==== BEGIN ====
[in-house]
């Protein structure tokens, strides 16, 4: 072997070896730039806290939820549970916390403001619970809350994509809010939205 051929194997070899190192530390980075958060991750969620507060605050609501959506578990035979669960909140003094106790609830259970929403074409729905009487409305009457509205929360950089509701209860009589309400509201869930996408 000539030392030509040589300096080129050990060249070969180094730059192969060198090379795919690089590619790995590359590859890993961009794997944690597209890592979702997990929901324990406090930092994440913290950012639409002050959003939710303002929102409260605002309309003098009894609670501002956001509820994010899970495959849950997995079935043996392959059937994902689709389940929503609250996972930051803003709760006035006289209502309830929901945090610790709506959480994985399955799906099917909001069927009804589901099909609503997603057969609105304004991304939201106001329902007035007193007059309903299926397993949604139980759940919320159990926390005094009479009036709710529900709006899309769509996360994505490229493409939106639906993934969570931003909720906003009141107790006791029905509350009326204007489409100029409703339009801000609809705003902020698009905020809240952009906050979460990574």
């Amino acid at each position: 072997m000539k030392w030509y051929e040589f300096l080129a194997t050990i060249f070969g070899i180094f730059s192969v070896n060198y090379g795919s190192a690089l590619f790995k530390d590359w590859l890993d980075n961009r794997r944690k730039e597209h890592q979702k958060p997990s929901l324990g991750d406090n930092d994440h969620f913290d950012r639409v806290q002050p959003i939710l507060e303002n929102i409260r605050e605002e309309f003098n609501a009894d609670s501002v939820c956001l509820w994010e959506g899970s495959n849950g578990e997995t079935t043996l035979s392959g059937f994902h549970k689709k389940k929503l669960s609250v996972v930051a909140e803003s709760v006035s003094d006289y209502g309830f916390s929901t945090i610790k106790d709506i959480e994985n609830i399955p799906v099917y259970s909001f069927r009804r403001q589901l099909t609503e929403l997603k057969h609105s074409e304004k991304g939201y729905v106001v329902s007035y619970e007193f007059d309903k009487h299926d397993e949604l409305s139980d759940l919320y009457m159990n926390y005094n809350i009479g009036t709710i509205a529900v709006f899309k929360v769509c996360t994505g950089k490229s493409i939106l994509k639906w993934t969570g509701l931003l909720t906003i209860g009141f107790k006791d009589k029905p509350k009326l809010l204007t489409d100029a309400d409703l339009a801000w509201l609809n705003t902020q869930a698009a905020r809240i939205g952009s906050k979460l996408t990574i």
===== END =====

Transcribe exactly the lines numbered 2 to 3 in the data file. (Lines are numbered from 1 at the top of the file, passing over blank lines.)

């Protein structure tokens, strides 16, 4: 072997070896730039806290939820549970916390403001619970809350994509809010939205 051929194997070899190192530390980075958060991750969620507060605050609501959506578990035979669960909140003094106790609830259970929403074409729905009487409305009457509205929360950089509701209860009589309400509201869930996408 000539030392030509040589300096080129050990060249070969180094730059192969060198090379795919690089590619790995590359590859890993961009794997944690597209890592979702997990929901324990406090930092994440913290950012639409002050959003939710303002929102409260605002309309003098009894609670501002956001509820994010899970495959849950997995079935043996392959059937994902689709389940929503609250996972930051803003709760006035006289209502309830929901945090610790709506959480994985399955799906099917909001069927009804589901099909609503997603057969609105304004991304939201106001329902007035007193007059309903299926397993949604139980759940919320159990926390005094009479009036709710529900709006899309769509996360994505490229493409939106639906993934969570931003909720906003009141107790006791029905509350009326204007489409100029409703339009801000609809705003902020698009905020809240952009906050979460990574």
């Amino acid at each position: 072997m000539k030392w030509y051929e040589f300096l080129a194997t050990i060249f070969g070899i180094f730059s192969v070896n060198y090379g795919s190192a690089l590619f790995k530390d590359w590859l890993d980075n961009r794997r944690k730039e597209h890592q979702k958060p997990s929901l324990g991750d406090n930092d994440h969620f913290d950012r639409v806290q002050p959003i939710l507060e303002n929102i409260r605050e605002e309309f003098n609501a009894d609670s501002v939820c956001l509820w994010e959506g899970s495959n849950g578990e997995t079935t043996l035979s392959g059937f994902h549970k689709k389940k929503l669960s609250v996972v930051a909140e803003s709760v006035s003094d006289y209502g309830f916390s929901t945090i610790k106790d709506i959480e994985n609830i399955p799906v099917y259970s909001f069927r009804r403001q589901l099909t609503e929403l997603k057969h609105s074409e304004k991304g939201y729905v106001v329902s007035y619970e007193f007059d309903k009487h299926d397993e949604l409305s139980d759940l919320y009457m159990n926390y005094n809350i009479g009036t709710i509205a529900v709006f899309k929360v769509c996360t994505g950089k490229s493409i939106l994509k639906w993934t969570g509701l931003l909720t906003i209860g009141f107790k006791d009589k029905p509350k009326l809010l204007t489409d100029a309400d409703l339009a801000w509201l609809n705003t902020q869930a698009a905020r809240i939205g952009s906050k979460l996408t990574i």